Are the effects of the latest geopolitical struggle between Russia and the West palpable in the academic sphere?
I think that the terms of geopolitical struggle cannot be applied to the sphere of academic cooperation. Of course, we can see serious competition, especially in the fundamental and applied sciences that are relevant to the development of the military-industrial complex, in space technologies or technologies with dual military-civilian use. We can recall the ‘Space Race’ between the USSR and the USA in the 1940-60s as an example. But the military industrial complexes of the UK, Germany, France and such are not fully parts of the struggling forces and competition with them is more in the commercial sphere, racing for buyers of technologies in the international market. Academia and the world scientific community is probably one of the most cosmopolitan and open sectors there are. Competition within the scientific community will always be fierce and will always be, as without competition between schools of thought we cannot have scientific progress. But the ‘geopolitical’ side plays a minor role in the overall competition. If a scientist stops relying on the thirst for scientific truth and objectivity in his research and allows politics or ideology to impact his research and relationships with other scientists – then he is not a real scientist at all. The vulnerable researchers in this regard tend to be political scientists and historians. Unfortunately, some fulfil political orders instead of pursuing pure research. Some even write false history or pseudo-scientific supporting tracts for state propaganda narratives. But, to reiterate – these are not scientists but political agents and falsifiers.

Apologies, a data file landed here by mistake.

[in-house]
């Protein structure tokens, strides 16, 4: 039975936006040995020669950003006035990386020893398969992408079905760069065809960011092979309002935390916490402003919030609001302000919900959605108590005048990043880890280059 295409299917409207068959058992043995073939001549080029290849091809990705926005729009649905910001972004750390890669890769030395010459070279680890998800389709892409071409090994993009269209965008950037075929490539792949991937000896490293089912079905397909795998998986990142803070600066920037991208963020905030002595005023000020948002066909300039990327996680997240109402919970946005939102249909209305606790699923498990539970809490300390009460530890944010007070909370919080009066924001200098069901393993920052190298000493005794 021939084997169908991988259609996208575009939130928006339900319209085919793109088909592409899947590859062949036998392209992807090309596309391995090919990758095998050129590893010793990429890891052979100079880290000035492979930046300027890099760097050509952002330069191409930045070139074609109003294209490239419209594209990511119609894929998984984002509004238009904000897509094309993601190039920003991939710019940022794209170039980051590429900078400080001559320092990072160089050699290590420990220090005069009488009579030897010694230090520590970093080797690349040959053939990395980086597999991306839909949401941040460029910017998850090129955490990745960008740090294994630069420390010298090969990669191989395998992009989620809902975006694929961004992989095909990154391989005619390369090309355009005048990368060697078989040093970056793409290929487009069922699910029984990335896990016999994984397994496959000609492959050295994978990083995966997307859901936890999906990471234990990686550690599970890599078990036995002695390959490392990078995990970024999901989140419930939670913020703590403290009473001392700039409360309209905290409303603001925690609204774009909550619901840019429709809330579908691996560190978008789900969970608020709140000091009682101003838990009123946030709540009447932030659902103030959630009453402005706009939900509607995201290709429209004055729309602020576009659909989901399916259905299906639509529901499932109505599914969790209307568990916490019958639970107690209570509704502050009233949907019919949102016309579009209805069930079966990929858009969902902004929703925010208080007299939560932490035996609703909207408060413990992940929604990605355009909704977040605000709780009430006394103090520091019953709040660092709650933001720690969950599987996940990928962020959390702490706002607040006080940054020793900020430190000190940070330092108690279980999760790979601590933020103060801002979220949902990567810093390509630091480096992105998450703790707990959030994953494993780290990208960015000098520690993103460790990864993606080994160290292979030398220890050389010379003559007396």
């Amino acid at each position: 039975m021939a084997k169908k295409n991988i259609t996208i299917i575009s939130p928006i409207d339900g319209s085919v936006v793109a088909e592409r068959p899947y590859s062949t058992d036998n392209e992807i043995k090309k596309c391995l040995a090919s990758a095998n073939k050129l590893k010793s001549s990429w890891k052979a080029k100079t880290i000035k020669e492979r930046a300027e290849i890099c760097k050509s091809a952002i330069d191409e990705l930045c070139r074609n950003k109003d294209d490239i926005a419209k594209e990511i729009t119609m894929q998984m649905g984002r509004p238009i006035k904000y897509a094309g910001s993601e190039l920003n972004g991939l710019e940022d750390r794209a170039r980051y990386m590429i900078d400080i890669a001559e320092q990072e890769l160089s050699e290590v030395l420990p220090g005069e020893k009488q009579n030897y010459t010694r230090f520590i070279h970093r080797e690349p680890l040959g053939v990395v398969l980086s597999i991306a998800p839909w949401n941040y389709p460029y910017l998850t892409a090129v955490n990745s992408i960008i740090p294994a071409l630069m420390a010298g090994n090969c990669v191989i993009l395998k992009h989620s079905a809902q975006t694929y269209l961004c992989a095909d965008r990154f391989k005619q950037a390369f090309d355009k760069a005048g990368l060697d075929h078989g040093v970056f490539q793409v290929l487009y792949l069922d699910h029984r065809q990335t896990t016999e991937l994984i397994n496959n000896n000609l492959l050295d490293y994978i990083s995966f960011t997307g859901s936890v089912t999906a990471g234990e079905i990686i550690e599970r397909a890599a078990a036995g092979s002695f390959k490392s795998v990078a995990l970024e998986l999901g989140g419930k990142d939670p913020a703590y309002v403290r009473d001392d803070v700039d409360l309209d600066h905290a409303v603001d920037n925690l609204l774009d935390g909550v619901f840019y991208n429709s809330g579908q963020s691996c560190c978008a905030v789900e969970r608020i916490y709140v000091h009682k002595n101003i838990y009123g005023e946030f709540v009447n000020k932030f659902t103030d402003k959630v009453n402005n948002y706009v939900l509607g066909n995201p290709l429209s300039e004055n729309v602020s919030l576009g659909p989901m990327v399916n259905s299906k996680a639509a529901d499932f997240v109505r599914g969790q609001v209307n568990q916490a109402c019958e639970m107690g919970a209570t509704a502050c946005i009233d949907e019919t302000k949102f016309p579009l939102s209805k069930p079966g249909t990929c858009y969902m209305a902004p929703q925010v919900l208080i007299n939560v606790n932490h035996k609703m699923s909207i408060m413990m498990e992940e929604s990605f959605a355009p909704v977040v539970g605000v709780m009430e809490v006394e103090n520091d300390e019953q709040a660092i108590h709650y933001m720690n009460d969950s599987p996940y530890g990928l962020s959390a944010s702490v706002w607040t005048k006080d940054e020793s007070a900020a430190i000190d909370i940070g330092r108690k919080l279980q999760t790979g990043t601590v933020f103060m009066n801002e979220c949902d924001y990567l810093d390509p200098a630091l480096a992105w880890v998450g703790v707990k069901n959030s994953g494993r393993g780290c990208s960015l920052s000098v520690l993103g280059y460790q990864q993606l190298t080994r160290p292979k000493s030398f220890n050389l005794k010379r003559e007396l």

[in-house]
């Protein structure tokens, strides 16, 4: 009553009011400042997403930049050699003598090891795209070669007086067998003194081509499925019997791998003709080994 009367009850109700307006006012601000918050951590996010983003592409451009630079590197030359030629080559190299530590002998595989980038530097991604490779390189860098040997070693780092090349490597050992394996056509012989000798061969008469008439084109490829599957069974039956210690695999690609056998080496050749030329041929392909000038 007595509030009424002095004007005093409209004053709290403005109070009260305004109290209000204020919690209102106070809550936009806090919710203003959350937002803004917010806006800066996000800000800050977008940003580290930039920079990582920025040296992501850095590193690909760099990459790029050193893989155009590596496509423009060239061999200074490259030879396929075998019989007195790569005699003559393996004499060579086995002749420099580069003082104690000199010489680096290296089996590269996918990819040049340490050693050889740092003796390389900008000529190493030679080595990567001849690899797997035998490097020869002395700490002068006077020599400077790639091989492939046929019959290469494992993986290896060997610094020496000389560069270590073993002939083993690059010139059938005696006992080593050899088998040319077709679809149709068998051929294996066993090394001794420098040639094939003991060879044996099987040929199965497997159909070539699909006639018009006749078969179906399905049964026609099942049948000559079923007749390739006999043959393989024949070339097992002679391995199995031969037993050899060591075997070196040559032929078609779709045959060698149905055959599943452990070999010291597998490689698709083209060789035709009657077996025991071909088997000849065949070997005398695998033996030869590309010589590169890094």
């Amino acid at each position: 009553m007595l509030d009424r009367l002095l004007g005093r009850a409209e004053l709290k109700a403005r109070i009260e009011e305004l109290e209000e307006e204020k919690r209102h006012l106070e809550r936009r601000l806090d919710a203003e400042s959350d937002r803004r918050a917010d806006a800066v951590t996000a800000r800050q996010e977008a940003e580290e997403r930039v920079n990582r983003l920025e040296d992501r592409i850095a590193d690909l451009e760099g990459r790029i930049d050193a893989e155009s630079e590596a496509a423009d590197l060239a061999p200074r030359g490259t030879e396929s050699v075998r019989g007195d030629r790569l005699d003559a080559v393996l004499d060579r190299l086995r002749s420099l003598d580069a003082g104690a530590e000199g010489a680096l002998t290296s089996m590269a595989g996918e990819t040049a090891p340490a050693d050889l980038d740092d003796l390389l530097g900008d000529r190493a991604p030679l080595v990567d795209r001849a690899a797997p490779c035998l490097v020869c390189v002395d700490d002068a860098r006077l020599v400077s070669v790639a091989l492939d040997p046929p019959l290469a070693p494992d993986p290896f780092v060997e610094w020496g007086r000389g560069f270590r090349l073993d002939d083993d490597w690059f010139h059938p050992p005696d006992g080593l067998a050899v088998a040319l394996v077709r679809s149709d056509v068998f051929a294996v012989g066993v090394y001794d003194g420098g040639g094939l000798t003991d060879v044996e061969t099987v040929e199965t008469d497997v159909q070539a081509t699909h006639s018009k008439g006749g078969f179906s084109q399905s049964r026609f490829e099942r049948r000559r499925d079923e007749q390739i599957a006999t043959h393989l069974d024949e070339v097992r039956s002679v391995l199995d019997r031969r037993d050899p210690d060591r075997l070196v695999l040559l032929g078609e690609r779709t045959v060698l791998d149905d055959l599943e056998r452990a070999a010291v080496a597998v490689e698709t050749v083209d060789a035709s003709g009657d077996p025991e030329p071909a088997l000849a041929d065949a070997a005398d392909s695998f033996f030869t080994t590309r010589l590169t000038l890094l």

What is the best way to maintain scientific neutrality?
I would discuss not neutrality of objectivity of science, as objectivity already implies full neutrality. We should strive to eliminate stereotypes, clichés, use of unreliable data and – it goes without saying – politically funded results. Of course, these problems are more present in the humanities.
Repeating the questions briefly touched upon by yourself in London, with the East-West choice again presenting itself to Russia, what path do you see for Russia which would harmonise between the two and remove the need for this question in the future?
Russia is both East and West, and I will add, both North and South. Not ‘between’ any side but quite an independent polity on the world stage. Russia already tried a ‘lean to the West’ in the 1990s, and that did not bring us any good. In the same way, we should not readily accept this notion of ‘turning East’. Russia has interests along its whole border and far beyond it, in all of the compass directions. The most stable model for international relations is a balance of power, a system of checks and balances. For this, we require good relations with as many polities as possible.
Interviewed by Emil Pevtsov